- Stock index futures pointed to a lower open on Wall Street on Tuesday, as the market reopens after a long holiday weekend, with investors bracing for quarterly results from retail behemoth Wal-Mart .

At 4:48 a.m. EST, futures for the S&P 500 were down 2.1 percent, Dow Jones futures were down 1.8 percent and Nasdaq 100 futures were down 1.9 percent.

Wal-Mart, the world's biggest retailer, is expected to report a rare decline in profit. While gaining customers amid a year-long recession, Wal-Mart has warned of lower-than-expected sales at its Sam's Club and international divisions, while facing higher than expected expenses. Its results are also being hurt as a stronger U.S. dollar lowers the values of its overseas sales, and it takes a charge for settling 63 class action wage and hour lawsuits.

Fuelling fears over consumer spending, L'Oreal , the world's biggest beauty products group, posted full-year sales growth below its twice-revised target and steered clear of giving guidance for 2009.

The dollar rose broadly while the euro hit a more than two-month low on Tuesday, pressed by concerns over a recession in eastern Europe and the knock-on effect on European banks.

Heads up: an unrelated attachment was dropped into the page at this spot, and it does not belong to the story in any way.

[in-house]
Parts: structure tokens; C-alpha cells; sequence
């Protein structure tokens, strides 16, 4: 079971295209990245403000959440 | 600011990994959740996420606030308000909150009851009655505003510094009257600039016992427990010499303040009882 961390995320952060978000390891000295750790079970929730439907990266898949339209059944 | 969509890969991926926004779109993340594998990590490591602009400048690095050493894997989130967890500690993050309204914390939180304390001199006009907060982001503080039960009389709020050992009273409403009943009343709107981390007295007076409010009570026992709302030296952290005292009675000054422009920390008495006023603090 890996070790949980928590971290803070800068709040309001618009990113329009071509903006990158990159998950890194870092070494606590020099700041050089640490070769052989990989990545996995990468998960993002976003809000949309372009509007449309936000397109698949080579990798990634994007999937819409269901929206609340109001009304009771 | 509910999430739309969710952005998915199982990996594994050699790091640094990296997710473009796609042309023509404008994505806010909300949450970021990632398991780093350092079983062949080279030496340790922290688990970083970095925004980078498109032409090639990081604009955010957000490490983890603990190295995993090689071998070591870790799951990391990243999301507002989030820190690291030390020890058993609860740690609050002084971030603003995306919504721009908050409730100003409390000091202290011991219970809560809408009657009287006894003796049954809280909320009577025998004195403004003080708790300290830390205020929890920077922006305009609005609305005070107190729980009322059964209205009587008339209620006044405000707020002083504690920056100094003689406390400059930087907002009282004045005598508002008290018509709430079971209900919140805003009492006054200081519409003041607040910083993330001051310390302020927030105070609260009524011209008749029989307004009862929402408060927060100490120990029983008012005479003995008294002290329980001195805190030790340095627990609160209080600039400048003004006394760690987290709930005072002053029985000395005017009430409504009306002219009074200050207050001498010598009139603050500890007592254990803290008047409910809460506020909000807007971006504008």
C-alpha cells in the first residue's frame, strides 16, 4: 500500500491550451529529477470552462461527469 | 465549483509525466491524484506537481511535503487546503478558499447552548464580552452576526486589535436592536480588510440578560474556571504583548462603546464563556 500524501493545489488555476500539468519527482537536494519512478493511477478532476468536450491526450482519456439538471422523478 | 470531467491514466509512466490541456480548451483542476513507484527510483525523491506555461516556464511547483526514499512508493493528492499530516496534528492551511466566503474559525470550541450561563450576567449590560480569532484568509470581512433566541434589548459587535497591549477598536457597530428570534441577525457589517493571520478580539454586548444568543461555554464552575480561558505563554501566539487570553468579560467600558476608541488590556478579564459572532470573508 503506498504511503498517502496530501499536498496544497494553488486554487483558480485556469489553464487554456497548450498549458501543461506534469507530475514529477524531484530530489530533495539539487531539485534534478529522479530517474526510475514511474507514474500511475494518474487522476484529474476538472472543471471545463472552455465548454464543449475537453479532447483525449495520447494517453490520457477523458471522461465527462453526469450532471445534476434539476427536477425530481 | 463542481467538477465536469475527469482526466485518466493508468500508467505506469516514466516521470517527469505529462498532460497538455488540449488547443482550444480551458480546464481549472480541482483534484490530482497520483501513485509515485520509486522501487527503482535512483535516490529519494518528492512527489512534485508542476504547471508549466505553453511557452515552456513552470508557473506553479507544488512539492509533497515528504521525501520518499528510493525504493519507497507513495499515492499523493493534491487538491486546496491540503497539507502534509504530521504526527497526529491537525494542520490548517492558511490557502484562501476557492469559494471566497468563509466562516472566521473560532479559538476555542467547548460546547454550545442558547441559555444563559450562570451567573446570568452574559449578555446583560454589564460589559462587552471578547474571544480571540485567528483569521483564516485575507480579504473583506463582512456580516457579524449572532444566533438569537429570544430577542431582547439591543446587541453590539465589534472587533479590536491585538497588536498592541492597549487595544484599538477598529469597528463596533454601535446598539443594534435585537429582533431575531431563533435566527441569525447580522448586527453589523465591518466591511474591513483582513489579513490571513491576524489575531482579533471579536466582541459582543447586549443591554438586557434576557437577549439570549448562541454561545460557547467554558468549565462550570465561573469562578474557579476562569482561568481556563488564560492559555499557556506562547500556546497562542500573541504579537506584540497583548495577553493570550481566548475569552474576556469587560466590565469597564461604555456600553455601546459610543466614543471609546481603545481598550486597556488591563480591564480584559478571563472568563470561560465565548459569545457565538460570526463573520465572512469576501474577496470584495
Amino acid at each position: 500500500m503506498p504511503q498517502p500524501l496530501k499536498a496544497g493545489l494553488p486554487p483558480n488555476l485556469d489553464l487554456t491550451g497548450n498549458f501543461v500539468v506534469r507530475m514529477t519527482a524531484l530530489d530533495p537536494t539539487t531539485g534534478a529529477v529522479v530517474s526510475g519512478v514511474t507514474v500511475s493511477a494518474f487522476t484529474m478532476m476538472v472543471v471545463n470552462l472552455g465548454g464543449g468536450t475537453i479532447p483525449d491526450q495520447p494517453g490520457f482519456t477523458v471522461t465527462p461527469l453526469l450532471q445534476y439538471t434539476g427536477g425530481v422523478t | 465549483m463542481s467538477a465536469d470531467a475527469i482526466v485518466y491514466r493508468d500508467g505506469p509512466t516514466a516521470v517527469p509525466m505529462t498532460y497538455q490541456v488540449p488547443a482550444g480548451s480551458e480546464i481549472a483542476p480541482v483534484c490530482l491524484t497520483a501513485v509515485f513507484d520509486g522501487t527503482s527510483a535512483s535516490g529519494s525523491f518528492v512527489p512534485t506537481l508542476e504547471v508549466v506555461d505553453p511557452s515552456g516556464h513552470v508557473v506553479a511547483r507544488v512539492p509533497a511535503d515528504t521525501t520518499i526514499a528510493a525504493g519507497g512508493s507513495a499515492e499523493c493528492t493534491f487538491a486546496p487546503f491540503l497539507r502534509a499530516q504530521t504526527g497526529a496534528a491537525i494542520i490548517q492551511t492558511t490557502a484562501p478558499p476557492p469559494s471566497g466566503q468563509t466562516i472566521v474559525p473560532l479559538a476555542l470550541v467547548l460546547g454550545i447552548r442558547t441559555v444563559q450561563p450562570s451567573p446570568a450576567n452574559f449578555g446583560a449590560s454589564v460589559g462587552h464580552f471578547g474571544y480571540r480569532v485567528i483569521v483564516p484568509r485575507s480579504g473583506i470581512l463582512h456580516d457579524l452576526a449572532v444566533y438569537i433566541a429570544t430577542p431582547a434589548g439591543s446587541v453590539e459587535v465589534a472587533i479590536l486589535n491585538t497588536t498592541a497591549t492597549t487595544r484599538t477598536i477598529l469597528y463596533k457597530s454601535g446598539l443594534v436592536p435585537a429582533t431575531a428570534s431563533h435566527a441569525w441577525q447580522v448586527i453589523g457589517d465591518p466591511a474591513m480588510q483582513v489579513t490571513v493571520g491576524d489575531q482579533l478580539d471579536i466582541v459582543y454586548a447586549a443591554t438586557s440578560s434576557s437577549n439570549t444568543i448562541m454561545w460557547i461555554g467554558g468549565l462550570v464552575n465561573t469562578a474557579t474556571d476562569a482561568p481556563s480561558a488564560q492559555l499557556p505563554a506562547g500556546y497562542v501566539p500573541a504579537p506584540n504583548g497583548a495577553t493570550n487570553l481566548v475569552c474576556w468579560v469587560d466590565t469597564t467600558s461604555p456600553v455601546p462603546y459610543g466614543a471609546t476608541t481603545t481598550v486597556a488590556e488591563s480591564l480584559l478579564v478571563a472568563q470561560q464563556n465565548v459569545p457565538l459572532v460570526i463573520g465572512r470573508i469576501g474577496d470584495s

U.S. oil prices fell toward $36 a barrel as grim economic indicators in Asia returned focus to the worldwide oil demand slump.

Data showed on Monday Japan sank deeper into recession with its worst quarterly contraction since the oil crisis in the 1970s, its reliance on exports and soft domestic demand dragging down the world's second-largest economy.

World stocks fell to a two-week low on Tuesday, and government bonds and gold surged as concerns about the economy and corporate profit intensified. The FTSEurofirst 300 <.FTEU3> index of top European shares was down 1.5 percent, falling for the fifth time in six sessions.

Gold hit record highs when priced in euros, sterling, Canadian dollars and South African rand on Tuesday as buyers bought into the metal as a safe store of value.

The auto sector will be in focus after General Motors Corp and the United Auto Workers union made progress in concession talks and bondholders offered proposals to slash GM's debt on Monday, a day before the automaker must detail a new survival plan.

China Investment Corp (CIC), a $200 billion sovereign wealth fund, is in talks with local banks to jointly bid for American International Group Inc's $8 billion aircraft leasing unit, sources with knowledge of the situation said on Tuesday.

Apart from Wal-Mart, companies reporting results on Tuesday include Agilent Tech. Inc , Medtronic Inc , Chesapeake Energy Corp , Genuine Parts , and Hospira , while on the macro front, investors awaited for New York Fed manufacturing survey.

(Reporting by Blaise Robinson; Editing by Raji Menon)